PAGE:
Andrea Aprile
L'epicità fatta a libro. Semplicissimo, scorrevolissimo, FIGHISSIMO e a tratti molto emozionante. Uno dei libri che mi hanno cambiato la vita.
I quite liked this book although I felt it drifted off in places to irrelevant or fluffy things. That said, it did cover a range of interesting topics in Physics and was broken up with some funny and quirky quotes by famous authors, scientists, etc. which was a nice touch. The book probably could have been condensed to half the size, but I can understand why it wasn't - you'd probably lose the friendly tone and extra snippets of insight and humour that the author put in, which although didn't ad ...more
It was a fascinating read for a non-scientist. I found the knowledge and explanations to be conveyed as easily as they can be (some of the formulas and constants' math required re-reading at times).

I found most of the last third or quarter to be preachy and superfluous. It did not add much.
For a lay person, this book about the mathematical formulas that undergird our world is strangely accessible. I was constantly fascinated by what physicists already know... the formulas for gravity, speed of light, etc. are both eminently simple and strikingly complex. Their interplay shows how narrow of a window the universe allows for life as we know it to exist.

For anyone who loves physics, but isn’t a physicist, this book will provide a gripping read.
Robert Hernandez
The title and initial pre-reading of the book promised a lot, but failed to meet my expectations. Mr. Barrow might be a good scientist, but he is not as good a philosopher and touches on subjects of religion and belief in a mocking tone that made evident a lack of knowledge on the subject.

Fairly good exposition on the current state of physics, but disappointing in philosophical matters.
David Stag
Not what I expected. More a philosophy treatise than an exploration of the physical meaning of constants. A lot of wild speculation. I can see why some may like it, but the title could be more accurate in describing what the book is about.
Finally finished this book. The concepts are way beyond my brain power, but it is wonderfully written and organized. I wish I actually grasped the information better, but that is my problem, not the writer's.
Nice and easy overview of some of the most underlying concepts of physical science. A bit slow in the beginning, but really picks up in the later chapters.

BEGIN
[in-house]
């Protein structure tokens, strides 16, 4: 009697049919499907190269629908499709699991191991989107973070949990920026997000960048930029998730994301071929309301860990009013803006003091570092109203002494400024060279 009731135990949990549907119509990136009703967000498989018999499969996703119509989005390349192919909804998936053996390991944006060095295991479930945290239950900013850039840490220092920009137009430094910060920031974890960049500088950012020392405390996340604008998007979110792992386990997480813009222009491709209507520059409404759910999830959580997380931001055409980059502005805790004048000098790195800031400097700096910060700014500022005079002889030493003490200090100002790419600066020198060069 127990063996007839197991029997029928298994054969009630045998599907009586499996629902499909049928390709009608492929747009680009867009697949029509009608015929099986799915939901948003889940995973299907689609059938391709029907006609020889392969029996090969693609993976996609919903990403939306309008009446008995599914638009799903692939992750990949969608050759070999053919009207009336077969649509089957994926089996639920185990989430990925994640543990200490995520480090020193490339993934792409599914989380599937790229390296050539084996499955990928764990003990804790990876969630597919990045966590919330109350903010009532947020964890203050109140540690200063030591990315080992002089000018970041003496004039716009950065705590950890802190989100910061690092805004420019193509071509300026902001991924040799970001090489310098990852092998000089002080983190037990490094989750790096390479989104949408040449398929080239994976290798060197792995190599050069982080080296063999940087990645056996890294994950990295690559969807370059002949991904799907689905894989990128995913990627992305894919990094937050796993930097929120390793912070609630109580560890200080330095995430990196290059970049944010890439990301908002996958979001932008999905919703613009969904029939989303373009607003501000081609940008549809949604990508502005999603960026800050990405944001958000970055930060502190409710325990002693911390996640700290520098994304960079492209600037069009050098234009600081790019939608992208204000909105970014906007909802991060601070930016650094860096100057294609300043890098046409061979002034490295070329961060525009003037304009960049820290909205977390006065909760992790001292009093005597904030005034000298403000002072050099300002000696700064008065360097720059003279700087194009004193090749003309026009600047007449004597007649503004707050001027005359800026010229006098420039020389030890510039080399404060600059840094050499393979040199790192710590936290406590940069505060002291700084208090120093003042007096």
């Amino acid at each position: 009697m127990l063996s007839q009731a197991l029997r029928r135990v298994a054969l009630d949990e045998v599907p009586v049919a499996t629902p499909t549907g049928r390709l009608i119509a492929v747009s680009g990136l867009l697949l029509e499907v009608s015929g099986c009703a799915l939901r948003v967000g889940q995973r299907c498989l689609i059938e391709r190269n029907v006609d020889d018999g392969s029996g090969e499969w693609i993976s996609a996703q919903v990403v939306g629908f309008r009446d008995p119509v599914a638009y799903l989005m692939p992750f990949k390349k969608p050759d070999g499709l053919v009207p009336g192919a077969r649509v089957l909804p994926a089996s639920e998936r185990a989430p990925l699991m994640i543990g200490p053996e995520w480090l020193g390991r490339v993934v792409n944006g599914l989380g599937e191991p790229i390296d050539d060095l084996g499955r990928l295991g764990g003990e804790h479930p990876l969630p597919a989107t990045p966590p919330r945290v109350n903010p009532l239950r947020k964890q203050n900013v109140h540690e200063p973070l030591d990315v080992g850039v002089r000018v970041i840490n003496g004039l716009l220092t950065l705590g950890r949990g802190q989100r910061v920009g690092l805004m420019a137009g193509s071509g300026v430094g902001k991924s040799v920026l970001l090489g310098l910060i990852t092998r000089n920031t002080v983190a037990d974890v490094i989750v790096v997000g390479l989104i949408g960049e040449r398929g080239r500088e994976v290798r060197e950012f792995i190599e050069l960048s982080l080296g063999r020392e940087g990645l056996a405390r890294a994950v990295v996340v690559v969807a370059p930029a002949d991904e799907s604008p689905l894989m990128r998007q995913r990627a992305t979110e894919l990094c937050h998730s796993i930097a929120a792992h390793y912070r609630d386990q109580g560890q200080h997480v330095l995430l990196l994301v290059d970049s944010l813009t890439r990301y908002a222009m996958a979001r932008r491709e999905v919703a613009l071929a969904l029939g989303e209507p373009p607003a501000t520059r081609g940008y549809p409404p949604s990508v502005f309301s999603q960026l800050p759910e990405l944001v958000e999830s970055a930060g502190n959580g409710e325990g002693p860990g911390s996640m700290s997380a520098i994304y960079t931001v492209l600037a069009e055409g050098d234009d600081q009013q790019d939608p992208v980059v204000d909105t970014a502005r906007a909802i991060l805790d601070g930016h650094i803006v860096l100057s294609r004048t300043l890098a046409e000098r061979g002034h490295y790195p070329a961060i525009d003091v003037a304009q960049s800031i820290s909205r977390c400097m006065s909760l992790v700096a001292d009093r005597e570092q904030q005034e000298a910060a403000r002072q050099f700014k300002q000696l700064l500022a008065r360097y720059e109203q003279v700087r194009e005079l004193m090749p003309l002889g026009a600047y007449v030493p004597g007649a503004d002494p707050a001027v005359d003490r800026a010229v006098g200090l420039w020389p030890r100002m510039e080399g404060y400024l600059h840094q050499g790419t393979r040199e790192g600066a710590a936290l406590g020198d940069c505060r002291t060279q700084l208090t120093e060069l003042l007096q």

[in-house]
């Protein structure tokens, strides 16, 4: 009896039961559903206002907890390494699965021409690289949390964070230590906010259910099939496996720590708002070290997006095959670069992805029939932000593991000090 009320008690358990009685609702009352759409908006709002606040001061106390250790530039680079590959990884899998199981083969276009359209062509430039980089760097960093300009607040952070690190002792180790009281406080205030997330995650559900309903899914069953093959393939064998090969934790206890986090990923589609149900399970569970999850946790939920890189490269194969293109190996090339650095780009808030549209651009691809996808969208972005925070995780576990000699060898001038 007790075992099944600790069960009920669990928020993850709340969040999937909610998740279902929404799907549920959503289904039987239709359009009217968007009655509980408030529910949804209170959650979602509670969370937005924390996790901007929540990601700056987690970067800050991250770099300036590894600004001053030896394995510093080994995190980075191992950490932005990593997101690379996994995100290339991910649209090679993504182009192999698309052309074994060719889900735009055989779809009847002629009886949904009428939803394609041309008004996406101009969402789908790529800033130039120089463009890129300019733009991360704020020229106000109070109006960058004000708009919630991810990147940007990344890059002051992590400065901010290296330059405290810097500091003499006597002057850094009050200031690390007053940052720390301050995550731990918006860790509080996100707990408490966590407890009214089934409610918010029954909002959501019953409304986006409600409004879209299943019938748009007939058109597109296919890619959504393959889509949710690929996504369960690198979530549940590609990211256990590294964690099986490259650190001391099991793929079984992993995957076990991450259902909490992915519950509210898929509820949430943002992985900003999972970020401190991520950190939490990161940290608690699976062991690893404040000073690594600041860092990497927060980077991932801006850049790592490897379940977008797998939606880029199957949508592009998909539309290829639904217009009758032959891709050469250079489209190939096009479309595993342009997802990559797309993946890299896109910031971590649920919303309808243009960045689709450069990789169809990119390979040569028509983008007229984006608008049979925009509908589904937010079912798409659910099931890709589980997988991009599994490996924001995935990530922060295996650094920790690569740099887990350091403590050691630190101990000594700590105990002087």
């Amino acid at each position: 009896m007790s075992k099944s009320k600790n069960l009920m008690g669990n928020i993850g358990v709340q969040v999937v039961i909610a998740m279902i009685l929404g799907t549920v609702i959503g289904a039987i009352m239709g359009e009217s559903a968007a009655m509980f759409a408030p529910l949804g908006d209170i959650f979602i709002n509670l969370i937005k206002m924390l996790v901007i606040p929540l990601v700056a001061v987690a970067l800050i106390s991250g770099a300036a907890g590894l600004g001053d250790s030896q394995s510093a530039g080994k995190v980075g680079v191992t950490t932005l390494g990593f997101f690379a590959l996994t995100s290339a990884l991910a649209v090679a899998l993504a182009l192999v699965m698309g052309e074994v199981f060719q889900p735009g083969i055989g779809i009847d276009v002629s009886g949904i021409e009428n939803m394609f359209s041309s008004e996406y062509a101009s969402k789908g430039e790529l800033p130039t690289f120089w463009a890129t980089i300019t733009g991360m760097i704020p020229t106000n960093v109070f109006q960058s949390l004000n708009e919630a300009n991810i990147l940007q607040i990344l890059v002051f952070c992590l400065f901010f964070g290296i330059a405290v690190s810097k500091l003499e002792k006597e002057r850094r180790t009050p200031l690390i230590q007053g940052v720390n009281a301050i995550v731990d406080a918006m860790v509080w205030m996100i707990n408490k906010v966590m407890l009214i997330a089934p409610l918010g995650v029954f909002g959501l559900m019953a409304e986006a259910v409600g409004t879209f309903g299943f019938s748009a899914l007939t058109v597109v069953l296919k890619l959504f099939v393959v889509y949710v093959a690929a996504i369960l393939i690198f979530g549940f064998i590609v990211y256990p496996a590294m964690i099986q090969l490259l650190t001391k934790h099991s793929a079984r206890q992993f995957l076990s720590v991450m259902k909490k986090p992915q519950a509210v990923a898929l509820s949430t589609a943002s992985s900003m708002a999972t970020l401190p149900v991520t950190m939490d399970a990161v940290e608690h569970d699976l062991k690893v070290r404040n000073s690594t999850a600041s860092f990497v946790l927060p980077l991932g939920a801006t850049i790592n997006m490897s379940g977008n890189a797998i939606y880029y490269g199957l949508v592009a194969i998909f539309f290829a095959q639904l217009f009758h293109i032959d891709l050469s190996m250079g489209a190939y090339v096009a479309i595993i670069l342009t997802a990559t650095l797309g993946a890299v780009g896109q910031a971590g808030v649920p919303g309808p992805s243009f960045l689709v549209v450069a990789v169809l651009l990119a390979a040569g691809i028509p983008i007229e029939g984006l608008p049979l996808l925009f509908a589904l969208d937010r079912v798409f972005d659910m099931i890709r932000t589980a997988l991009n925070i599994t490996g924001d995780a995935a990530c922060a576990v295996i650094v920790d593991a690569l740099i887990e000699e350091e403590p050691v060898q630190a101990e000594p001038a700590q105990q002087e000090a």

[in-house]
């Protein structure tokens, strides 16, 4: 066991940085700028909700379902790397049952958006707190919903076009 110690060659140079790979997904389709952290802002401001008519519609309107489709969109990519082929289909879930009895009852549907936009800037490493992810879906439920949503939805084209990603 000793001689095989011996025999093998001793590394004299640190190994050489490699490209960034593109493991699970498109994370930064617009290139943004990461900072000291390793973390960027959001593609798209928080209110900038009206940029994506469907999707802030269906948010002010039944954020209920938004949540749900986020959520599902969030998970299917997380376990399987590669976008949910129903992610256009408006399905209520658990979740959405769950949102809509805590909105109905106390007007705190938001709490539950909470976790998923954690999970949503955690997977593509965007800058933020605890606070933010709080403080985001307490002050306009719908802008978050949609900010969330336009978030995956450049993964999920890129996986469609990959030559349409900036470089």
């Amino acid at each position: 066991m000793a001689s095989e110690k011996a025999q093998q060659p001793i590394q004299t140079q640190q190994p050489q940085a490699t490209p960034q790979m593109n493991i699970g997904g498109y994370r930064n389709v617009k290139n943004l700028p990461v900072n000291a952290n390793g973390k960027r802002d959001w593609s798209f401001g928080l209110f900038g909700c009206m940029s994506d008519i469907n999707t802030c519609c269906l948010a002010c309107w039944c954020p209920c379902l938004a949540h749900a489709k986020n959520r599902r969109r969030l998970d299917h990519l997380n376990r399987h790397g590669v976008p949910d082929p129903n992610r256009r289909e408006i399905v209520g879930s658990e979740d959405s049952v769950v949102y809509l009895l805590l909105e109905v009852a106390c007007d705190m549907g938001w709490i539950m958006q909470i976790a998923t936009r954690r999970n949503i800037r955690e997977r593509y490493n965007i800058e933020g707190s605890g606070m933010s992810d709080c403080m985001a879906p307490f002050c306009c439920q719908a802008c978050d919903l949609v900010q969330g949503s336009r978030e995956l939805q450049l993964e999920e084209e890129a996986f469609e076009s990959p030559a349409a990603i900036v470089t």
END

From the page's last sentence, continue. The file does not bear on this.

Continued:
Interesting angle on the anthropic universe and understanding what possible multiverses might look like in the Darwinian universe theory.
If there weren't so many books I want to read, i would start over and see if I would understand more.
Very informative, but, slightly unsure of itself in terms of who its geared towards
Austin Calico
Much is good, but the last few chapters are overly wordy and not written as clearly.
Johann Fourie
Give a overview of how we see nature and the cosmos.
Velmi rozvláčné, spousta odboček k příbuzným tématům..
What happens first is not necessarily the beginning.
Brian King
Even the scientists don't know!
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John D. Barrow is a professor of mathematical sciences and director of the Millennium Mathematics Project at Cambridge University and a Fellow of the Royal Society. He lives in Cambridge, UK.
More about John D. Barrow...
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“Prior to then it was believed that black holes were just cosmic cookie monsters, swallowing everything that came within their gravitational clutches.” 3 likes
“Since only a narrow range of the allowed values for, say, the fine structure constant will permit observers to exist in the Universe, we must find ourselves in the narrow range of possibilities which permit them, no matter how improbable they are. We must ask for the conditional probability of observing constants to take particular ranges, given that other features of the Universe, like its age, satisfy necessary conditions for life.” 0 likes